Garden Society launched in Sonoma County, CA, in 2016 with the mission of delivering high-quality cannabis edibles and pre-rolls to women looking to relieve pain, stress and live life more fully. The company emphasizes the use of biodynamic farming methods, fair trade and locally sourced ingredients,and conveys a natural, sophisticated feel through their botanical graphics and packaging.
California’s Proposition 65 requiring child-resistant packaging for cannabis products went into effect in July 2018. The startup sought a sustainable child-resistant box, but Karli Warner, Garden Society’s Co-Founder, says many were hard to use or didn’t have the desired materials.
“Cannabis packaging is really challenging. Right now, there aren’t great sustainable options,” says Warner. At the time, the only sustainable box option was too costly for a small start-up. “We bootstrapped the company until September of 2018. We already use high-quality ingredients in the edibles, so we couldn’t price ourselves out of the market by using extremely expensive packaging.”
Adding to the complication, Warner and her co-founder, Erin Gore wanted individual chocolates in a formed tray, meaning that the tray had to fit both the chocolates and the ASTM-approved box.
To stay on the market in 2018 as they worked toward more permanent packaging, Garden Society incorporated child-resistant mylar bags. “Mylar bags have gotten us through the gap while packaging companies have had time to form new box configurations. While the bag is not necessarily on point with our brand, it’s getting the product out to our consumers,” explains Warner.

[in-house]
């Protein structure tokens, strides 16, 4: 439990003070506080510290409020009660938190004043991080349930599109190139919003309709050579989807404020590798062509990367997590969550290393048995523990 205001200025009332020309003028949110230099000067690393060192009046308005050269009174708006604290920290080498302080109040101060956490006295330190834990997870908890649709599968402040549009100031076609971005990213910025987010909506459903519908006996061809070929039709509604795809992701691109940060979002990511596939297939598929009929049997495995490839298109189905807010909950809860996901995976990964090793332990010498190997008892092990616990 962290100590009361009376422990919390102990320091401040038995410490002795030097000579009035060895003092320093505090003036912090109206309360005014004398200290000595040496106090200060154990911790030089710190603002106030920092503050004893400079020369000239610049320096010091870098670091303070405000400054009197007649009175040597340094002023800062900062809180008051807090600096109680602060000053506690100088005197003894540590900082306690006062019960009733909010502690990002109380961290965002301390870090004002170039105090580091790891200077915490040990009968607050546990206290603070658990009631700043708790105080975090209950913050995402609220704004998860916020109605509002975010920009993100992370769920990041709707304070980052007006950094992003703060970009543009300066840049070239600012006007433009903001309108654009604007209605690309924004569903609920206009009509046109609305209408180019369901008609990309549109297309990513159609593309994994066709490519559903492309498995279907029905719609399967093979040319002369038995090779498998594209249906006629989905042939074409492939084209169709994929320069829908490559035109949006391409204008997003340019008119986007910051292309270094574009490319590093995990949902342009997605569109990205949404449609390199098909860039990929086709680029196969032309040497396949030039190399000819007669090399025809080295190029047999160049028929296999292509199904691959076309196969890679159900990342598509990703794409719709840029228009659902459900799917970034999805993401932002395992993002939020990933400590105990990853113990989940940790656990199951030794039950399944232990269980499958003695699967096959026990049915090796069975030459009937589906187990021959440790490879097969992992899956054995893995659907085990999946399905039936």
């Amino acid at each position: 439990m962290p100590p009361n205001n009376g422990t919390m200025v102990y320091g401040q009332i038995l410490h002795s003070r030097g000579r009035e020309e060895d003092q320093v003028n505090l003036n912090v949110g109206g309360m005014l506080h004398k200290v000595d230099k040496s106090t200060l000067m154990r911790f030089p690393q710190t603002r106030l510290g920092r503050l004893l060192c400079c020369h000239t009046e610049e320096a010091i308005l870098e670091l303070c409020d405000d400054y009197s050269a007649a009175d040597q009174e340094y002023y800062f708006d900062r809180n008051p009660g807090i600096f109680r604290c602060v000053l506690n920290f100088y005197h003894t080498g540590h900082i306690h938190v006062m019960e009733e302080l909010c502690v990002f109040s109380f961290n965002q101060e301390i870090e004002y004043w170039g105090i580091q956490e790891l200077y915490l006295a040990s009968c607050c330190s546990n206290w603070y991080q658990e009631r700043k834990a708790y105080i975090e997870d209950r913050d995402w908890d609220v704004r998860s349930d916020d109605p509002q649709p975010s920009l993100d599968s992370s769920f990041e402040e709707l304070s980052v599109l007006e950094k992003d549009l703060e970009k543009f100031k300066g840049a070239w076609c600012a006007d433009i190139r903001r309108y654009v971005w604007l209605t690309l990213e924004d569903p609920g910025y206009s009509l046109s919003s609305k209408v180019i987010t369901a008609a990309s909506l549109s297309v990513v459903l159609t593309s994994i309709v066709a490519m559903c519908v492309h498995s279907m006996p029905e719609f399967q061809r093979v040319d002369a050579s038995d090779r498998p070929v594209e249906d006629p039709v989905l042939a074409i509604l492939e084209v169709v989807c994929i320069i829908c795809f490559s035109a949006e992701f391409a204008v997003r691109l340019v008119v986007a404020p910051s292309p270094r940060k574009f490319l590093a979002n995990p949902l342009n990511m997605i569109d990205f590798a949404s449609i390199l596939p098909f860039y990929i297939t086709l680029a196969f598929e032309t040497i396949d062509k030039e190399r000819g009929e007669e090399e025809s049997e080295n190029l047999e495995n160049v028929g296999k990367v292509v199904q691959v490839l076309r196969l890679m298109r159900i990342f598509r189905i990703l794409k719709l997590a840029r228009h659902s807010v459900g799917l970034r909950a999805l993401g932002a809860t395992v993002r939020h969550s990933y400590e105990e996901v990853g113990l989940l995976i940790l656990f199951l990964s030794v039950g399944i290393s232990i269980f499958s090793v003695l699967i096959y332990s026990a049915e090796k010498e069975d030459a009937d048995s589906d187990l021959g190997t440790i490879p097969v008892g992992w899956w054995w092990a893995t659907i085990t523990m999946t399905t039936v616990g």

Label and sticker challenges
Jan. 1, 2019 marked the release of the state’s final regulations, while testing requirements began six months prior—both dates signified changes for cannabis brands.
Garden Society had been testing their products all along, but as the labs came onboard with the new regulations for content and contaminant testing, their preparation methods were in flux.
“Because of all of this change, we were having to regularly re-sticker cannabinoid content levels. You’d print an entire roll of stickers and end up having to throw them away because a piece of information was missing,” says Warner. They found ways to repurpose some of the materials as case stickers to avoid waste. “It was definitely an adventure.”
Another challenge the team faced is that each dispensary or retail partner has their own interpretation of the regulations. “Some retailers accept the labels as we have them printed. We had to make a decision internally about we were going to print, and we make small adjustments for certain retailers as needed,” notes Warner.
Now that operations and testing methods have stabilized—their Certificates of Analysis (CoA) return as expected—the company is not re-stickering much anymore. But that’s one reason why Warner and Gore opted to use stickers instead of custom-printed bags, which can take at least six weeks to print and require large quantity orders to make them cost-effective. The company is now moving toward custom-printed packaging.